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December 11, 2019 / Ray Wills
Don’t Get Duped: How to Avoid Charity Fraud

Don’t Get Duped: How to Avoid Charity Fraud

Americans are generous.

Collectively, they gave a record $427.71 billion to U.S. charities in 2018, according to Giving USA 2019: The Annual Report on Philanthropy for the year 2018.

But those charitable instincts are increasingly being exploited by scam groups masquerading as legitimate philanthropic organizations. These bogus charities attempt to solicit donations from people who believe they are giving their money to a real charity.

So before you give, do a little homework and make sure your hard-earned money goes to the causes about which you care.

Sings of a charity scam

Like legitimate charities, fake ones will contact you via phone, email, mail, social media sites and even in person. Regardless of how they contact you, the Consumer Financial Protection Bureau says you should be leery of any charity that:

  • Fails or refuses to provide information about the charity’s mission and how your donation will be used.
  • Uses a name that resembles a well-known and reputable organization.
  • Thanks you for making a donation you don’t remember having made.
  • Does not tell you how the money will be used.
  • Pressures you to donate immediately without allotting you time to consider it or do your homework.
  • Asks for cash donations or wire transfers.
  • Says they will send a courier or overnight delivery service to pick up your donation immediately.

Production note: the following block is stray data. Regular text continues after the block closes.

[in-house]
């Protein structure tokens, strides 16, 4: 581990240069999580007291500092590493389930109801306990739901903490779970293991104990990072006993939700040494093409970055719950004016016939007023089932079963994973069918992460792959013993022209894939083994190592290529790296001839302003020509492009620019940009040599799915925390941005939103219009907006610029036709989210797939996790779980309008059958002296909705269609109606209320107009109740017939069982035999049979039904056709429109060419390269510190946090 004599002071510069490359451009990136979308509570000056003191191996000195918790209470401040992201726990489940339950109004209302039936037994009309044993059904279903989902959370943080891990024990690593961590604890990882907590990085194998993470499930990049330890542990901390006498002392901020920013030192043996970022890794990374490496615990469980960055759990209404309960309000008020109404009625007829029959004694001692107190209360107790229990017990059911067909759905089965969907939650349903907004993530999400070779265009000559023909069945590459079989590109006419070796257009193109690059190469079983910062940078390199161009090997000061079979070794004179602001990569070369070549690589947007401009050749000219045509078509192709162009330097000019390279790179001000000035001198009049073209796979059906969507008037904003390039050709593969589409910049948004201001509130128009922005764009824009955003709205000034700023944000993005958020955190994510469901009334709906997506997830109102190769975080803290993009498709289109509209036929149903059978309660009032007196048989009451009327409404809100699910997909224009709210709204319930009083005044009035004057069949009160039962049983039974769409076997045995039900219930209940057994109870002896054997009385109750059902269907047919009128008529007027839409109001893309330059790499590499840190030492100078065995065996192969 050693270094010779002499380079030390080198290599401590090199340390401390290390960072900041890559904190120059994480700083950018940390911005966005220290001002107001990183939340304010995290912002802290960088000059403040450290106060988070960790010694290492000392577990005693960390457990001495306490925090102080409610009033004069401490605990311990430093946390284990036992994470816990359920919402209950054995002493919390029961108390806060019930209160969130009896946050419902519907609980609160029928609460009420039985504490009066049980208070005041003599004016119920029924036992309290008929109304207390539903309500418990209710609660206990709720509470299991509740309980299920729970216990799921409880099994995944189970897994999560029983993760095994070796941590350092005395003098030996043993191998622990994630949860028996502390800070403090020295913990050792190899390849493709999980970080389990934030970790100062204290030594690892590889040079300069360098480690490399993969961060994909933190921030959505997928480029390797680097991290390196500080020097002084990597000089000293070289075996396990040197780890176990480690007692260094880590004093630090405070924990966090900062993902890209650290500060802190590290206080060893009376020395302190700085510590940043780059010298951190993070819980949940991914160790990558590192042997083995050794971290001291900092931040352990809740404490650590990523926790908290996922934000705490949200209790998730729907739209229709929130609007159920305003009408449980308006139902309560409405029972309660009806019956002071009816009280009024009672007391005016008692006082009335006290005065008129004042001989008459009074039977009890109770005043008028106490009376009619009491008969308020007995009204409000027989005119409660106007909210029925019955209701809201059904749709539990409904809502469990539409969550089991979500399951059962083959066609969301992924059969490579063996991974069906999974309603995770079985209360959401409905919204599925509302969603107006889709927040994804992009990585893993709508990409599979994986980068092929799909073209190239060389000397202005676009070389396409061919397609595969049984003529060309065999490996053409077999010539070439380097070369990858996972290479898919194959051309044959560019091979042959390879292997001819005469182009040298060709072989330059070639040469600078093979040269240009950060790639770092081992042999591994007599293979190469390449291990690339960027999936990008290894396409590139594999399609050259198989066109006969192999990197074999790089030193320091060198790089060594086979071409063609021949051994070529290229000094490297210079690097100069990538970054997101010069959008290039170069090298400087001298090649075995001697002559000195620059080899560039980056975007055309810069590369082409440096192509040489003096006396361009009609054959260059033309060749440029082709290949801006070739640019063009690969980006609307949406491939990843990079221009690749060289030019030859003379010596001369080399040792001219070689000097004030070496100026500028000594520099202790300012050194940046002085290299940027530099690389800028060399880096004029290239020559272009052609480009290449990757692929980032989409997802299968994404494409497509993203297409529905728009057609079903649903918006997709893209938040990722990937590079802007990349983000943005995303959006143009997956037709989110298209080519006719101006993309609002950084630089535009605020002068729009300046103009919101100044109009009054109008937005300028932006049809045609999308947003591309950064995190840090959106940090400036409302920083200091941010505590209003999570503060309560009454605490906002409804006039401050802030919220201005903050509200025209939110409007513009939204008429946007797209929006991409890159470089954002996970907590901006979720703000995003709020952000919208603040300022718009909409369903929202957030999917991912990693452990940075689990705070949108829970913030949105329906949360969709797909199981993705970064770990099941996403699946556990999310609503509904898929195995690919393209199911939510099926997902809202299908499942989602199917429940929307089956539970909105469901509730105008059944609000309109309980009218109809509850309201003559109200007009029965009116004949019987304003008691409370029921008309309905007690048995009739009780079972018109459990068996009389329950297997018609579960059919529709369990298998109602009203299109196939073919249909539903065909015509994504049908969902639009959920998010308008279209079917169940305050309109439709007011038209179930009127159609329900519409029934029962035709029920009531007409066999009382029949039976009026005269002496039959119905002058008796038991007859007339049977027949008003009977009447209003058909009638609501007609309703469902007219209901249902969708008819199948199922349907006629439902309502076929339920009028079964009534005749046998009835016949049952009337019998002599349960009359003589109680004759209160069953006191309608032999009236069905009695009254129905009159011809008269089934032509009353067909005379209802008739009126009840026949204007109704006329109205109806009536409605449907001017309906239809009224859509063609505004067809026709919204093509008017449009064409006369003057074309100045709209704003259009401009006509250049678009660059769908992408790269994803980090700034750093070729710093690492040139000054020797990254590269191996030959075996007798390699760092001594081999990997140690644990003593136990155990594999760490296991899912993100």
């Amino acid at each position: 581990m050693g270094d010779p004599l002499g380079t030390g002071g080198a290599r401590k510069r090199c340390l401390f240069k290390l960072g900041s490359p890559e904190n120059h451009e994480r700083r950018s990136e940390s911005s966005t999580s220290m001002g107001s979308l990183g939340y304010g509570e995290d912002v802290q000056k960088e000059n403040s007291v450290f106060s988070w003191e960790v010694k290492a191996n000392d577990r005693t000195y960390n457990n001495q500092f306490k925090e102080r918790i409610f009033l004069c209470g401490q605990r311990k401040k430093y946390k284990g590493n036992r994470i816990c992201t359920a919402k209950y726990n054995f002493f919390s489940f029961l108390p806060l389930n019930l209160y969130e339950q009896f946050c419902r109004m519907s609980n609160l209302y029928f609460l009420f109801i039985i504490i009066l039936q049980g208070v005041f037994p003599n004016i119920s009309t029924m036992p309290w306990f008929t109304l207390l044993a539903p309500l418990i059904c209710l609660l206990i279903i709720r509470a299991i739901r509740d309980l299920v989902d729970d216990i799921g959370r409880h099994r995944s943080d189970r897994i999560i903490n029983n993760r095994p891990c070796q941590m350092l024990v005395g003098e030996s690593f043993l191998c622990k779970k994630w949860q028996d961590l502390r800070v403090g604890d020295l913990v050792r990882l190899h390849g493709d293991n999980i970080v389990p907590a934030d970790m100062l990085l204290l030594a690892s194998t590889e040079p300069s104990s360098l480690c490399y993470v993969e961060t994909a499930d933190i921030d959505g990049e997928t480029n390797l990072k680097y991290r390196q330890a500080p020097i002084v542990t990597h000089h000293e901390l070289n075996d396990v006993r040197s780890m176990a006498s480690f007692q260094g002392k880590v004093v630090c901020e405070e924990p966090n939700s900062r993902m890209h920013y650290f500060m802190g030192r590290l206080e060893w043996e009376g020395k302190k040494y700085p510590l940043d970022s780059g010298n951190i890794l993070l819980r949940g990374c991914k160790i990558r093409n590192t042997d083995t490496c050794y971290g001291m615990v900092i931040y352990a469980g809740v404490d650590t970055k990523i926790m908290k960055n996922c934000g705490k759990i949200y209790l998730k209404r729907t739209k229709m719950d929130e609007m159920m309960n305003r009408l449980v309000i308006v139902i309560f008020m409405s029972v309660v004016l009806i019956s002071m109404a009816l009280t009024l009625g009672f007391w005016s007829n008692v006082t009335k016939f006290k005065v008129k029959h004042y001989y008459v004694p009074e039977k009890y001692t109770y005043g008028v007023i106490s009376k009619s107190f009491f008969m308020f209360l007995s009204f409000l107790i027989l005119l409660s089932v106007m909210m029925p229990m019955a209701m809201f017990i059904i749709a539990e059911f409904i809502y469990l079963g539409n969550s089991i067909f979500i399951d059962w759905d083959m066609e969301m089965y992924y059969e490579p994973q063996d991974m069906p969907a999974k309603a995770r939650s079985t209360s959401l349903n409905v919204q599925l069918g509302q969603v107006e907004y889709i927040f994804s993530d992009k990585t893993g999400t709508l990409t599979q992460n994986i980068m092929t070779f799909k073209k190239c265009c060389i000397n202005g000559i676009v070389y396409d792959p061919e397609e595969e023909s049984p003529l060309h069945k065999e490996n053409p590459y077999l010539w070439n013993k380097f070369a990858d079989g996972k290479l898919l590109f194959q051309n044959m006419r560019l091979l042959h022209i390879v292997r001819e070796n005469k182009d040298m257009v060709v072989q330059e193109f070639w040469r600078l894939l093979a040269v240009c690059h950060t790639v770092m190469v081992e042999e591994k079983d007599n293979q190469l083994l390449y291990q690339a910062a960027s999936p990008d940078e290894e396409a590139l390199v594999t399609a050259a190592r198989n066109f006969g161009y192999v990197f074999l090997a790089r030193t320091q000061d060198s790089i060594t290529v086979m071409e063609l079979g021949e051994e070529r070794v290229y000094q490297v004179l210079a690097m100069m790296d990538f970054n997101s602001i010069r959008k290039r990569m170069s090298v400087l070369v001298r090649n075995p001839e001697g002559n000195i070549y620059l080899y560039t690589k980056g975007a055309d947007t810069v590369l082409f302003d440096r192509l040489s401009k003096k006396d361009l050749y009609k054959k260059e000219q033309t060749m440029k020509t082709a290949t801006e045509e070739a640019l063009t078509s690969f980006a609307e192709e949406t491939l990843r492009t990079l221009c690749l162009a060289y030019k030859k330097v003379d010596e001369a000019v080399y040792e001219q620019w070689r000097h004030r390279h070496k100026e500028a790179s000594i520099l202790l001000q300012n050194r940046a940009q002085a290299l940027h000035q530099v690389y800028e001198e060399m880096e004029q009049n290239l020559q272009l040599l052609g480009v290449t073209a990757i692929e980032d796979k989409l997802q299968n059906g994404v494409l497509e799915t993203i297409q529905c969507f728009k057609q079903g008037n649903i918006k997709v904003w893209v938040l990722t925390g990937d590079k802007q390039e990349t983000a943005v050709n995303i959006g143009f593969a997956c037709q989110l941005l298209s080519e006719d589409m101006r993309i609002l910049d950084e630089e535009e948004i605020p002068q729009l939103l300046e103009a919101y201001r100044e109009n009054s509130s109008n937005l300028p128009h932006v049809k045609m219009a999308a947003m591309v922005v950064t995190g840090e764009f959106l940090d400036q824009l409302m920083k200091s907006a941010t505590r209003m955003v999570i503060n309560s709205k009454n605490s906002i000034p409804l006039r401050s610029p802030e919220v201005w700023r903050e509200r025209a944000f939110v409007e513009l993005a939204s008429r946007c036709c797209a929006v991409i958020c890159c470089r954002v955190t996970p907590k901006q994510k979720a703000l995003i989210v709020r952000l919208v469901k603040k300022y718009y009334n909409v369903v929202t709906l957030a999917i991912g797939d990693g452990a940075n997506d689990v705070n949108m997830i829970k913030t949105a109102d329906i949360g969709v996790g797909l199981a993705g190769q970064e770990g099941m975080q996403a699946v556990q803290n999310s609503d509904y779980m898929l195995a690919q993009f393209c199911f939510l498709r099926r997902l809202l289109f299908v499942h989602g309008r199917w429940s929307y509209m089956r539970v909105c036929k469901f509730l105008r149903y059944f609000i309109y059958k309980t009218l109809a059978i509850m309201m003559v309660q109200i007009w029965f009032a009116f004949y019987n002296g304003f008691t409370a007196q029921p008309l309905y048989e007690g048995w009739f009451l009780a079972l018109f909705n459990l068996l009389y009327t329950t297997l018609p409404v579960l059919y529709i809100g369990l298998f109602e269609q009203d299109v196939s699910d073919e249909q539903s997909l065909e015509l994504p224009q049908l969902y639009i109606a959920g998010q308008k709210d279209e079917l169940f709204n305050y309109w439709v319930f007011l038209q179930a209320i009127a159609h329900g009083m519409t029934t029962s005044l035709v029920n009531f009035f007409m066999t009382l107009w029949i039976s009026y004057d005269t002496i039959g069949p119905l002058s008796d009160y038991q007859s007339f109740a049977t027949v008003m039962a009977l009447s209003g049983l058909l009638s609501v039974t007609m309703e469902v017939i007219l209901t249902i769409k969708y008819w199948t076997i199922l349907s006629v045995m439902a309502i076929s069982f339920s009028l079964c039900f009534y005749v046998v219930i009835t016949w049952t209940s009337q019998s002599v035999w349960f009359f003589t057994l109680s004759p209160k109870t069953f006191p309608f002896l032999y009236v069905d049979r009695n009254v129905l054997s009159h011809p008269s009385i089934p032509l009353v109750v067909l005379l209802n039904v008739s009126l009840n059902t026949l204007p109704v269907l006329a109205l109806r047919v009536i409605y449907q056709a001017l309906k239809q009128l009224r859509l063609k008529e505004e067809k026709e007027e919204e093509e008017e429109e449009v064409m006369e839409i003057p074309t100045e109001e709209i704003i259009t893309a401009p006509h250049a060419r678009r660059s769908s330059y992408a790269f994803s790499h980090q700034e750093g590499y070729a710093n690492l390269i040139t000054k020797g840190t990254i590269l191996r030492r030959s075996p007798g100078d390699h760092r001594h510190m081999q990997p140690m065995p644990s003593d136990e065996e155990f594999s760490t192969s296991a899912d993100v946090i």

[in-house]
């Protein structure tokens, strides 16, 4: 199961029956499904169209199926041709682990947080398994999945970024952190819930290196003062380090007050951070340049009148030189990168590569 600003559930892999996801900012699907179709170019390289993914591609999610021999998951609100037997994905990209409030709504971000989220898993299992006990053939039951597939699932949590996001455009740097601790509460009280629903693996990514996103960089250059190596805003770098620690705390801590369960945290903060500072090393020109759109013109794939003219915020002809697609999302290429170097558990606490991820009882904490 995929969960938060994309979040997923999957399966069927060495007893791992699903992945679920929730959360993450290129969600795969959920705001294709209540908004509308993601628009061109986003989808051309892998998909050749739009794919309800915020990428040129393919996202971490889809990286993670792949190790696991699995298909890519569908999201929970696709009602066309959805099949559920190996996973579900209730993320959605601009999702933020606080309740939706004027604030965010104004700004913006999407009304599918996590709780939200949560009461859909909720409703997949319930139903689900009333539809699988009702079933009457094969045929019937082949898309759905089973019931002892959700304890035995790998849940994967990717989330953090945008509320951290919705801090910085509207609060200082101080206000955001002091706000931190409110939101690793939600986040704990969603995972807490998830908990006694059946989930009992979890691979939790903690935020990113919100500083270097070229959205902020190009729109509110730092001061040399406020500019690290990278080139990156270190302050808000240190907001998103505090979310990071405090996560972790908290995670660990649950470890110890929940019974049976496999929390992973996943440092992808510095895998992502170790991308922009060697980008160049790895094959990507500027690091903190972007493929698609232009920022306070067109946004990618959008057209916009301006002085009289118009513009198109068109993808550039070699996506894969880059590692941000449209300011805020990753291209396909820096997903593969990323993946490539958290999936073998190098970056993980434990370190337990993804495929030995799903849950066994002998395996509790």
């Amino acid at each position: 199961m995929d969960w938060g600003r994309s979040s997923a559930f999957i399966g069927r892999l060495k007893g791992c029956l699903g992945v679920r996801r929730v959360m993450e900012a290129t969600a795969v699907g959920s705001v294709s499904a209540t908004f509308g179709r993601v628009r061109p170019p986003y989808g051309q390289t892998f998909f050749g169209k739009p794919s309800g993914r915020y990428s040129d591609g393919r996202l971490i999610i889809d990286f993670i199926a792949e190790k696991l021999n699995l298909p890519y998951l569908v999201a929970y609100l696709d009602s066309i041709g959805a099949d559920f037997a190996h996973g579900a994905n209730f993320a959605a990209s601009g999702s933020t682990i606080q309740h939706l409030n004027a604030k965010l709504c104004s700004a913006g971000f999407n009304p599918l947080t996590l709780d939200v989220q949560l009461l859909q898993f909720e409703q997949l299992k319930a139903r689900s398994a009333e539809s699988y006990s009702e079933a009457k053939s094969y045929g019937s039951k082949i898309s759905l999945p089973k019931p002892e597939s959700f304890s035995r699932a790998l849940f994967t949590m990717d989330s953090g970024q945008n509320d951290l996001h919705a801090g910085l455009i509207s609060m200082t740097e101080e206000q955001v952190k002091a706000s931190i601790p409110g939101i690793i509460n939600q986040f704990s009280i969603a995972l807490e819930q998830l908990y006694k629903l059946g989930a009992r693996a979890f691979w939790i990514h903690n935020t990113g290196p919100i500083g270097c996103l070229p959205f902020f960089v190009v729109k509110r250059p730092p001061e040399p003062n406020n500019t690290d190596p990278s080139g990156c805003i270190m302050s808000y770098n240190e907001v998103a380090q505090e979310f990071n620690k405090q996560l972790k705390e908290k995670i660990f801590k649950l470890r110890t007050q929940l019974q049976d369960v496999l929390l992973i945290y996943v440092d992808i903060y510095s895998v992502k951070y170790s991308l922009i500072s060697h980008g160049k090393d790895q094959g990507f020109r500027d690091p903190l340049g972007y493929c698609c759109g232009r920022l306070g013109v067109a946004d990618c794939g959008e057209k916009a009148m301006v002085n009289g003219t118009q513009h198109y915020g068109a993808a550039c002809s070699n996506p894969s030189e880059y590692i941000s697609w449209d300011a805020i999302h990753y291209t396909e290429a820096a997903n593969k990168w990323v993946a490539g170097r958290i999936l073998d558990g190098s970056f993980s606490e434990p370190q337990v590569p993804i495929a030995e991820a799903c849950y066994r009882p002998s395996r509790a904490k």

• Promises a sweepstakes prize in exchange for your donation.

Safety precautions

To ensure your donations are going to the people and organizations you want to help, always take time to ask questions about the charity and exactly how your donation will be used. If they request an immediate contribution, ask them to send you information by mail. Check online for complaints or reviews from others. Find out if the organization has a non-profit status and whether or not your donation is tax-deductible – never take the caller’s word for it. You can confirm their exempt status on the IRS website. Here are a few other websites that can help you with your research:

 

Also, never agree to wire money, purchase gift cards or send checks or cash by courier. And don’t give any caller your credit card or banking information over the telephone.

Finally, be mindful of the timing. Fake charities are especially active in the wake of tragedies and natural disasters when there is an urgency to provide relief to the people affected. Likewise, fake charities are known to pop up during the holidays and tax filing season.

Donating to a charitable organization is an honorable effort, but it’s important to apply caution and discernment to keep scammers from stealing money from those in need.

If you think you’ve been contacted by a bogus charity, report it to the Federal Trade Commission.

Ray Wills is the Security Officer at F&M Trust

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